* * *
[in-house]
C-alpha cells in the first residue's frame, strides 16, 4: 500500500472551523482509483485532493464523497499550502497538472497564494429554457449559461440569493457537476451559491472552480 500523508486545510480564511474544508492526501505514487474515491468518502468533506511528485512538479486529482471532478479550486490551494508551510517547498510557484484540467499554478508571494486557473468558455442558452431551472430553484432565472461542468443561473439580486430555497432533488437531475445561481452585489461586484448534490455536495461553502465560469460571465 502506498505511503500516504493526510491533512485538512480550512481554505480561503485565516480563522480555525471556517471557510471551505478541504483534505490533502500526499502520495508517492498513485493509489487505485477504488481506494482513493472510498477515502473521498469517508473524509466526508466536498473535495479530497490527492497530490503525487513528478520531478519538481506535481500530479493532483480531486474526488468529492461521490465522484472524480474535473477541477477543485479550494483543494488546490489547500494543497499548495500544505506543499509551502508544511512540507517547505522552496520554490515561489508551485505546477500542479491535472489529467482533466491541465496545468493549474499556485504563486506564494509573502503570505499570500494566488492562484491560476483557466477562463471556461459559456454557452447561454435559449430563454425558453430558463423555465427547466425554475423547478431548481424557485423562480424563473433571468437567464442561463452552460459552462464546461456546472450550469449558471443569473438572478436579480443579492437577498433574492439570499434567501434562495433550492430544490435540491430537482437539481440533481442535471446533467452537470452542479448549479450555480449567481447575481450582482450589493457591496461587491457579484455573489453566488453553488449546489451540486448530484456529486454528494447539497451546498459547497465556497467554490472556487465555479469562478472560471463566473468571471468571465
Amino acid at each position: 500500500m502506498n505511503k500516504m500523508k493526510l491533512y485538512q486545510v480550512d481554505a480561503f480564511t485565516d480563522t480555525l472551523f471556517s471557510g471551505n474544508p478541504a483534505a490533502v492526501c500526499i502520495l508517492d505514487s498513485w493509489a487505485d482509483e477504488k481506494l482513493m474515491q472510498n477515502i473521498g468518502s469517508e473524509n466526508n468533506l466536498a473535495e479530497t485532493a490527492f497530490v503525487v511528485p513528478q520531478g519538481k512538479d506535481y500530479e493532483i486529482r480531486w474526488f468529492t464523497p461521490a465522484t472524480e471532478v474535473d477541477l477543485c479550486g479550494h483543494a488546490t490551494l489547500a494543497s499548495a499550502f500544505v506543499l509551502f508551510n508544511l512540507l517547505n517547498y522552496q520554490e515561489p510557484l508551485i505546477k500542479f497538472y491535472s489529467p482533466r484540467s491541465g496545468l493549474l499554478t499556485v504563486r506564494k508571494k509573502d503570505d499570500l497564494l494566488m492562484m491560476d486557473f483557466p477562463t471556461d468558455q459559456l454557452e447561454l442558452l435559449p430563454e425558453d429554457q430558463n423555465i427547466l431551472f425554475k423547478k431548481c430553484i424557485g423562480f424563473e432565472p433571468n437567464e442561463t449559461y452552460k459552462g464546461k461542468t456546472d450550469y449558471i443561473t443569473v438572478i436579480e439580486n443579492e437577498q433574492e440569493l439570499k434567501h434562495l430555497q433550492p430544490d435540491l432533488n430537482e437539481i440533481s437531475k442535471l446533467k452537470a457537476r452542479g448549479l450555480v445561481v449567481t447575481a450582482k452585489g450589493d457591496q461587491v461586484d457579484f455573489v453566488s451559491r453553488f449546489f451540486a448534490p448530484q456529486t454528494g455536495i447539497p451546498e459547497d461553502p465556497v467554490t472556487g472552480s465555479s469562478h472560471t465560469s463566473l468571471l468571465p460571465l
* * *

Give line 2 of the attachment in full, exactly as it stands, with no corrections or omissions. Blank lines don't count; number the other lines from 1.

C-alpha cells in the first residue's frame, strides 16, 4: 500500500472551523482509483485532493464523497499550502497538472497564494429554457449559461440569493457537476451559491472552480 500523508486545510480564511474544508492526501505514487474515491468518502468533506511528485512538479486529482471532478479550486490551494508551510517547498510557484484540467499554478508571494486557473468558455442558452431551472430553484432565472461542468443561473439580486430555497432533488437531475445561481452585489461586484448534490455536495461553502465560469460571465 502506498505511503500516504493526510491533512485538512480550512481554505480561503485565516480563522480555525471556517471557510471551505478541504483534505490533502500526499502520495508517492498513485493509489487505485477504488481506494482513493472510498477515502473521498469517508473524509466526508466536498473535495479530497490527492497530490503525487513528478520531478519538481506535481500530479493532483480531486474526488468529492461521490465522484472524480474535473477541477477543485479550494483543494488546490489547500494543497499548495500544505506543499509551502508544511512540507517547505522552496520554490515561489508551485505546477500542479491535472489529467482533466491541465496545468493549474499556485504563486506564494509573502503570505499570500494566488492562484491560476483557466477562463471556461459559456454557452447561454435559449430563454425558453430558463423555465427547466425554475423547478431548481424557485423562480424563473433571468437567464442561463452552460459552462464546461456546472450550469449558471443569473438572478436579480443579492437577498433574492439570499434567501434562495433550492430544490435540491430537482437539481440533481442535471446533467452537470452542479448549479450555480449567481447575481450582482450589493457591496461587491457579484455573489453566488453553488449546489451540486448530484456529486454528494447539497451546498459547497465556497467554490472556487465555479469562478472560471463566473468571471468571465